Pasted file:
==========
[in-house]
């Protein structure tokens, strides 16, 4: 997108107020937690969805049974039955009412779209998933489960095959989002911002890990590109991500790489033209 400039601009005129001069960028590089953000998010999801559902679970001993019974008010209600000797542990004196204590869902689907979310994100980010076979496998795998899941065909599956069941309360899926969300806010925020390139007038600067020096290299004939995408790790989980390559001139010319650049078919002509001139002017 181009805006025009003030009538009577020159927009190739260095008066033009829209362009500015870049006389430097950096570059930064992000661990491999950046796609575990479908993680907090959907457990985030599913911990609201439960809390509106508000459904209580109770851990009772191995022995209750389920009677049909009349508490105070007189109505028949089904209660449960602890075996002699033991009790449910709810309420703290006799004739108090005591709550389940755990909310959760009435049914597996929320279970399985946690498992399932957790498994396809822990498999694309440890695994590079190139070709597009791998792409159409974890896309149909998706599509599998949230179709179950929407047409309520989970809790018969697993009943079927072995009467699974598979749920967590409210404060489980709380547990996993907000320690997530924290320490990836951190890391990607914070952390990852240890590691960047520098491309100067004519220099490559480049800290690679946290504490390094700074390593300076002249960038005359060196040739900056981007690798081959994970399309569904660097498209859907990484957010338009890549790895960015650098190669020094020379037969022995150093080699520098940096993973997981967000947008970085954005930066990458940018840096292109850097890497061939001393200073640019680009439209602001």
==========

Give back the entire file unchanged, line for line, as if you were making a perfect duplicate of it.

[in-house]
């Protein structure tokens, strides 16, 4: 997108107020937690969805049974039955009412779209998933489960095959989002911002890990590109991500790489033209 400039601009005129001069960028590089953000998010999801559902679970001993019974008010209600000797542990004196204590869902689907979310994100980010076979496998795998899941065909599956069941309360899926969300806010925020390139007038600067020096290299004939995408790790989980390559001139010319650049078919002509001139002017 181009805006025009003030009538009577020159927009190739260095008066033009829209362009500015870049006389430097950096570059930064992000661990491999950046796609575990479908993680907090959907457990985030599913911990609201439960809390509106508000459904209580109770851990009772191995022995209750389920009677049909009349508490105070007189109505028949089904209660449960602890075996002699033991009790449910709810309420703290006799004739108090005591709550389940755990909310959760009435049914597996929320279970399985946690498992399932957790498994396809822990498999694309440890695994590079190139070709597009791998792409159409974890896309149909998706599509599998949230179709179950929407047409309520989970809790018969697993009943079927072995009467699974598979749920967590409210404060489980709380547990996993907000320690997530924290320490990836951190890391990607914070952390990852240890590691960047520098491309100067004519220099490559480049800290690679946290504490390094700074390593300076002249960038005359060196040739900056981007690798081959994970399309569904660097498209859907990484957010338009890549790895960015650098190669020094020379037969022995150093080699520098940096993973997981967000947008970085954005930066990458940018840096292109850097890497061939001393200073640019680009439209602001």